Drug charges in Mississippi are serious. Should law enforcement discover controlled substances in your ownership, they may charge you with misdemeanor possession crimes. Other charges, however, are much more serious.
In some cases, officials gather evidence that indicates an intent to distribute controlled substances, elevating a misdemeanor possession charge to a felony crime. This evidence is crucial to the prosecution’s case, regardless of the quantity or potential means to distribute.
Proving intent to distribute
According to the Mississippi Health Code Section 41-29-139, it is unlawful to both possess and dispense any illegal controlled substances, even if not exchanged for anything in return. In order to succeed with a felony charge against you, law enforcement must demonstrate beyond a reasonable doubt that the drugs in your ownership were not only for your own personal use.
This proof is largely accomplished by either direct or circumstantial evidence, such as:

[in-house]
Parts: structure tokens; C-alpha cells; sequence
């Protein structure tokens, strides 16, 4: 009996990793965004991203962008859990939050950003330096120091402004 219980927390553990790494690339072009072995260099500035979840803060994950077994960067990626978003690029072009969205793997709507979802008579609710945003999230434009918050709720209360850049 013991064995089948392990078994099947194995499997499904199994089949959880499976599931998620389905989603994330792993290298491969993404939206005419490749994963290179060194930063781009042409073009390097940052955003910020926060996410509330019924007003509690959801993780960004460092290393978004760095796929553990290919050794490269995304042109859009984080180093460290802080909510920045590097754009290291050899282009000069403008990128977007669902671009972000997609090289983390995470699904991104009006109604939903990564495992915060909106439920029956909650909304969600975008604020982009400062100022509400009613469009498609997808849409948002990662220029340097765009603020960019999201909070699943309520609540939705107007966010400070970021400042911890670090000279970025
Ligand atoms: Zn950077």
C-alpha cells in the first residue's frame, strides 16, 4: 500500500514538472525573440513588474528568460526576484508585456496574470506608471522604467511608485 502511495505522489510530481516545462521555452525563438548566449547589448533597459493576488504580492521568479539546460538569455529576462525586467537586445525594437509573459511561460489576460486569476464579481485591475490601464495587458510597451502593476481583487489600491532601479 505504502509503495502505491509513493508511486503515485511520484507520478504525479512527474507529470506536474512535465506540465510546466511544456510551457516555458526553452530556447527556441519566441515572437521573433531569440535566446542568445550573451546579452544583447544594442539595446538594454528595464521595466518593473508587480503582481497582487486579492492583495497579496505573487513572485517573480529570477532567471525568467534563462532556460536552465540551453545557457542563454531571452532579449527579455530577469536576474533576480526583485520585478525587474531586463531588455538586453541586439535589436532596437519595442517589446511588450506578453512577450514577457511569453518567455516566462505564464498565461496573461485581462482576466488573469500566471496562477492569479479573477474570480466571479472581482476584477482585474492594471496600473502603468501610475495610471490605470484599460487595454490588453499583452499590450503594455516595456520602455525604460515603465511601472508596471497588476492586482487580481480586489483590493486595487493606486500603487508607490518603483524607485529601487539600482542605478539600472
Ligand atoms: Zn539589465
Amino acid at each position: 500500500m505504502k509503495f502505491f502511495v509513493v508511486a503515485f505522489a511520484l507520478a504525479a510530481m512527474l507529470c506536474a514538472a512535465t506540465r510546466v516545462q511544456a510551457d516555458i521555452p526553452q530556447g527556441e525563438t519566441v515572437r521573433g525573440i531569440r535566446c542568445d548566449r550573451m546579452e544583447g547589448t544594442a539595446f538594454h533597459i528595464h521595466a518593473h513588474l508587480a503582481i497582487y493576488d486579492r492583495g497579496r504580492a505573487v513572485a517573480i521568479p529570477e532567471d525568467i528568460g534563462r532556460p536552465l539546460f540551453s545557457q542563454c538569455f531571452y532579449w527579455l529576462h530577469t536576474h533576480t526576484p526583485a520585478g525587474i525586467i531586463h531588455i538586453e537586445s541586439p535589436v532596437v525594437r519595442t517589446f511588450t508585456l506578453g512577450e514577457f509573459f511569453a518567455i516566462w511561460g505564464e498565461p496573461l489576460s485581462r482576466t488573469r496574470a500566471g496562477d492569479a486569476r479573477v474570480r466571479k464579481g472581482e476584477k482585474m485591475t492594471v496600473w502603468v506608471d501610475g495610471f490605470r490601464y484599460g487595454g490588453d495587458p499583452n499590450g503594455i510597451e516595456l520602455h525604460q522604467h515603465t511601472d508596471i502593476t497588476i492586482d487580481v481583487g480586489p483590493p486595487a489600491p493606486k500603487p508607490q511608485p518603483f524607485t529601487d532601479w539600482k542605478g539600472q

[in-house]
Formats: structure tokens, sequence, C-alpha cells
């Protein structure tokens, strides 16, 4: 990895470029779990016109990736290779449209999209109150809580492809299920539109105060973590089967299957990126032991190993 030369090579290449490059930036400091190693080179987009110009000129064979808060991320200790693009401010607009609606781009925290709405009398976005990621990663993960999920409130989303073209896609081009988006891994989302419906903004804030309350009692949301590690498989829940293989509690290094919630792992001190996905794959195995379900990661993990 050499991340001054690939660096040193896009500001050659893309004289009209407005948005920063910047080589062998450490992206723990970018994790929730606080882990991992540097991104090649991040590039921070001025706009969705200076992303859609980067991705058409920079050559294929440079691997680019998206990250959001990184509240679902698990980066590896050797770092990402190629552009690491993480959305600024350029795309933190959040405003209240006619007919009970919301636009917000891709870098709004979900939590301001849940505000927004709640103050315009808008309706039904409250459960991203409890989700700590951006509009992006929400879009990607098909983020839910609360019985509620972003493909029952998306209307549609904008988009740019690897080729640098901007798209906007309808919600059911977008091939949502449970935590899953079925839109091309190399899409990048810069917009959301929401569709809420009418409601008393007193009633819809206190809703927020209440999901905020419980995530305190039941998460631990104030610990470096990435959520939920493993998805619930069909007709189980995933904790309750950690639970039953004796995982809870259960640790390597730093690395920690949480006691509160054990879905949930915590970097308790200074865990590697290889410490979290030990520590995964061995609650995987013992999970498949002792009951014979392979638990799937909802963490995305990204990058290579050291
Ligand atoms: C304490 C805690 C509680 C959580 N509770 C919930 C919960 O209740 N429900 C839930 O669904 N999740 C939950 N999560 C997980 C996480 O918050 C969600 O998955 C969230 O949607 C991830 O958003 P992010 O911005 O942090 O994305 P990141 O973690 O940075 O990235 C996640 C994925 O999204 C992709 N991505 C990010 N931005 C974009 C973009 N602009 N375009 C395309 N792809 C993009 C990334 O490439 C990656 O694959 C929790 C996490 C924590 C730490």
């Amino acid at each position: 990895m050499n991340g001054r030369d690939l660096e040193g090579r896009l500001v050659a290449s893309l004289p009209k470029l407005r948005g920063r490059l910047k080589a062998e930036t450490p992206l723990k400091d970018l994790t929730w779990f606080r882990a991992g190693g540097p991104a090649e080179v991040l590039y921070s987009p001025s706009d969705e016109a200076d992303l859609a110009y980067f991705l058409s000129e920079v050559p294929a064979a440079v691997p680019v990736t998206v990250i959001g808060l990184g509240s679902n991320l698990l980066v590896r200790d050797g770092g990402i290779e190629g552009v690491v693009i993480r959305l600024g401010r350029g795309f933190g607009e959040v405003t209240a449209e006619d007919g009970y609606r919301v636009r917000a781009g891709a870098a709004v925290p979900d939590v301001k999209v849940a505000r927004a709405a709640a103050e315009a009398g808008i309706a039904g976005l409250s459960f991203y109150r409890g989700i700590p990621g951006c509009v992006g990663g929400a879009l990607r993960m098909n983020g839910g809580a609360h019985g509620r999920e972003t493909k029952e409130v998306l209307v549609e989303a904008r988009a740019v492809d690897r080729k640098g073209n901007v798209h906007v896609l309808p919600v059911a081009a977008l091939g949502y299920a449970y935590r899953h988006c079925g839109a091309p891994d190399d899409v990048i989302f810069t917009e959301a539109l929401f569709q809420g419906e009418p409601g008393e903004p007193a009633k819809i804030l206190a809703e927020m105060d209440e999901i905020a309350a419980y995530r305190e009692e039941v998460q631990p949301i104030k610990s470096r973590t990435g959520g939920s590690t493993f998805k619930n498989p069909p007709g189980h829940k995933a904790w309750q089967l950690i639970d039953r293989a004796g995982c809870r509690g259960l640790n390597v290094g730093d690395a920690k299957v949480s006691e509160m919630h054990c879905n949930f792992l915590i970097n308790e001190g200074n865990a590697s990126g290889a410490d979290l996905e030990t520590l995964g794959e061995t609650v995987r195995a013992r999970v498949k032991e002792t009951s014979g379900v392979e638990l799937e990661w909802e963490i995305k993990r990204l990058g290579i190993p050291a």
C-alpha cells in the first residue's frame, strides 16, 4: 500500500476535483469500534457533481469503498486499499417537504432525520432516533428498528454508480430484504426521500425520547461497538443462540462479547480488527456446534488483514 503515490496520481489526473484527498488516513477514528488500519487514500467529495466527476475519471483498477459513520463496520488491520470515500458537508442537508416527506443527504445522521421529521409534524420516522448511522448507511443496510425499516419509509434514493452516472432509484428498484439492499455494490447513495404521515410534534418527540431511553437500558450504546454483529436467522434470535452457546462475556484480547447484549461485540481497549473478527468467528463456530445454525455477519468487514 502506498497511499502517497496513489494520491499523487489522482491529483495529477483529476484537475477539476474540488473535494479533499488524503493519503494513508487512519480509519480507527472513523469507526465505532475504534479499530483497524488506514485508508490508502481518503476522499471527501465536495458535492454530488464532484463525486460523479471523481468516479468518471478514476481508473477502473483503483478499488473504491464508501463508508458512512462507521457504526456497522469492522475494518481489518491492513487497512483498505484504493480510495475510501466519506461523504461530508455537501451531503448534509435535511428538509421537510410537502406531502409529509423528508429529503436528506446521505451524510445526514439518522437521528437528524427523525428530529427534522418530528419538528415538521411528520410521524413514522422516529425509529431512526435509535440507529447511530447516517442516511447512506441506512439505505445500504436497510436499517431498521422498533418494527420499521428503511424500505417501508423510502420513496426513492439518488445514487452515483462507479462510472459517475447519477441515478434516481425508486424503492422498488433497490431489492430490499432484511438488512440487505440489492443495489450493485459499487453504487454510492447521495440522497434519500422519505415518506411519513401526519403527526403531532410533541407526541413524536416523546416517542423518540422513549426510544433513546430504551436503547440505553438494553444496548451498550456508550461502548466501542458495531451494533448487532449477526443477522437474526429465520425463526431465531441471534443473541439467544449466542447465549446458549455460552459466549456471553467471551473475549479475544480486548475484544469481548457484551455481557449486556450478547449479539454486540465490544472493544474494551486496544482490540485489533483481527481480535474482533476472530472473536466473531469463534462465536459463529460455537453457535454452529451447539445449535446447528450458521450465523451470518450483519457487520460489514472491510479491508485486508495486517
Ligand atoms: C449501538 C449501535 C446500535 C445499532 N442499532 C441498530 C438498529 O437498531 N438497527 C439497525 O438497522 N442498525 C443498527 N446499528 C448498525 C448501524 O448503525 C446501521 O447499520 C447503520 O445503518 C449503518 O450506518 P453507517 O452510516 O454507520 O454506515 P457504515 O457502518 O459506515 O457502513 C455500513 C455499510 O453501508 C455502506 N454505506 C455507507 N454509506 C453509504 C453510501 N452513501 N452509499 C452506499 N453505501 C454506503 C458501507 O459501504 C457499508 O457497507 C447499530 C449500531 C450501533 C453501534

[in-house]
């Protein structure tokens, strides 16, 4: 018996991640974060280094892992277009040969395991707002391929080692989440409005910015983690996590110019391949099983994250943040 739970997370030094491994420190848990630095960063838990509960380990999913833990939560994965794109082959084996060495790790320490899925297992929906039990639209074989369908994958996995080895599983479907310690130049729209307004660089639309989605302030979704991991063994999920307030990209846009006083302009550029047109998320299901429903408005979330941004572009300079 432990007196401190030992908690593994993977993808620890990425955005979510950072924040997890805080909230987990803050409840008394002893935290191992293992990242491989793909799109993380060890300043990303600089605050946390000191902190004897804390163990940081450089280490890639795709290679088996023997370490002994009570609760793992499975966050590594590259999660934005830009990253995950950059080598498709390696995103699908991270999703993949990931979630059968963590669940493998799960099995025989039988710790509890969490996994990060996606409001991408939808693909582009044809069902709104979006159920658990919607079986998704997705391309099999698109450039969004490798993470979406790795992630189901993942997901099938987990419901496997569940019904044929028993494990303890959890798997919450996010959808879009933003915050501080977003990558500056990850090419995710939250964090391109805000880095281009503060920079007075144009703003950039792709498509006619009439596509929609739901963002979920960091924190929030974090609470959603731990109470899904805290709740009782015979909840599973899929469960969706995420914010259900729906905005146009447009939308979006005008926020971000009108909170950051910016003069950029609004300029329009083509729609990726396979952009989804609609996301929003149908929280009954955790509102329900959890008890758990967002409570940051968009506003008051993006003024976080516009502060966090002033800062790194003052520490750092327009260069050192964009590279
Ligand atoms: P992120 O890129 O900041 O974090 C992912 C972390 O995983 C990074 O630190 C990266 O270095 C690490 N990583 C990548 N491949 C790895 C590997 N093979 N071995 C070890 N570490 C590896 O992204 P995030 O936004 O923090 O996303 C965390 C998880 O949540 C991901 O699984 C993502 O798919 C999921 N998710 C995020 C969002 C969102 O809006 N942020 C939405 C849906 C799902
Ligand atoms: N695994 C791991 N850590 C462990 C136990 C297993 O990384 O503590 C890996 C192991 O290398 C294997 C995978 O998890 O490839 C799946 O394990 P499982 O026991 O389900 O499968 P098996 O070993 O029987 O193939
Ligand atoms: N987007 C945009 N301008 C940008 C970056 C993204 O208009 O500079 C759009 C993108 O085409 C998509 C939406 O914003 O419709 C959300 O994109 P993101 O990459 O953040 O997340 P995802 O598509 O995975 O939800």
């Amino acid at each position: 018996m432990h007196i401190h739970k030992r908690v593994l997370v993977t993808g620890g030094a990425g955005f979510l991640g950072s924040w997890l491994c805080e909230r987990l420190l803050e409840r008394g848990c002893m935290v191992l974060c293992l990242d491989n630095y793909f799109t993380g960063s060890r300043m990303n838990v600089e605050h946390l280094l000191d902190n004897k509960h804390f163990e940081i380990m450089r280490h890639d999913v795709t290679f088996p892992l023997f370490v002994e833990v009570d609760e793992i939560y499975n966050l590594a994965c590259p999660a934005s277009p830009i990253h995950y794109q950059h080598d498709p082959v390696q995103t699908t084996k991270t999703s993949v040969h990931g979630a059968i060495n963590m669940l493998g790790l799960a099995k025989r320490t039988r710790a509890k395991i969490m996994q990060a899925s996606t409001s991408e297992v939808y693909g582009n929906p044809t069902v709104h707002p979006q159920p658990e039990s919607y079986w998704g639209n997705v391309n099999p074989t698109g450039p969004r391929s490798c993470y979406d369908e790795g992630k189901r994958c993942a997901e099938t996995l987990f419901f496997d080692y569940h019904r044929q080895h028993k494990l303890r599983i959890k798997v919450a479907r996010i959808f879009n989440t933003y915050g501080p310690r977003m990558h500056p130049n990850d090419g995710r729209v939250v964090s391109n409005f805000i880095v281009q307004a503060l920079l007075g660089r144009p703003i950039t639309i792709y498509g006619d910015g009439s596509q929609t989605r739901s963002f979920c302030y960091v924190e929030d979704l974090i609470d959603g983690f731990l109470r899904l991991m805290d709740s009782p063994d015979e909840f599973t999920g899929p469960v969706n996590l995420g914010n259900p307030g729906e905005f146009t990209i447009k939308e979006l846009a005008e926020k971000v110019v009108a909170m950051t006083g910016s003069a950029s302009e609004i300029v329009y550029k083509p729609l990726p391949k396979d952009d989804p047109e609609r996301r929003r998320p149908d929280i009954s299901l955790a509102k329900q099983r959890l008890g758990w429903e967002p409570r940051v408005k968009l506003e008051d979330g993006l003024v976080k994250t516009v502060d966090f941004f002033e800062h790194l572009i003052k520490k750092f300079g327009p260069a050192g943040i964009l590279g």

- A witnessed transaction or sale
- Distributing substances to an undercover officer
- Admissions or statements of intent to sell or distribute
- Large quantities of controlled substances
- Packing materials, including scales, small bags and boxes
Law enforcement may gather multiple pieces of evidence to support a distribution charge, including large amounts of cash or weapons found in your possession, and use this information to build a case.
Drug possession charges
To fight a felony distribution drug charge against you, it is important to assemble a complete case to challenge the evidence. A legal drug crime defense may include assertions that the substances were only for individual use, that an illegal search occurred or that the substances did not belong to you at all.
While criminal charges may still pertain to you, it may be possible to receive only misdemeanor charges instead of federal charges that carry more severe penalties.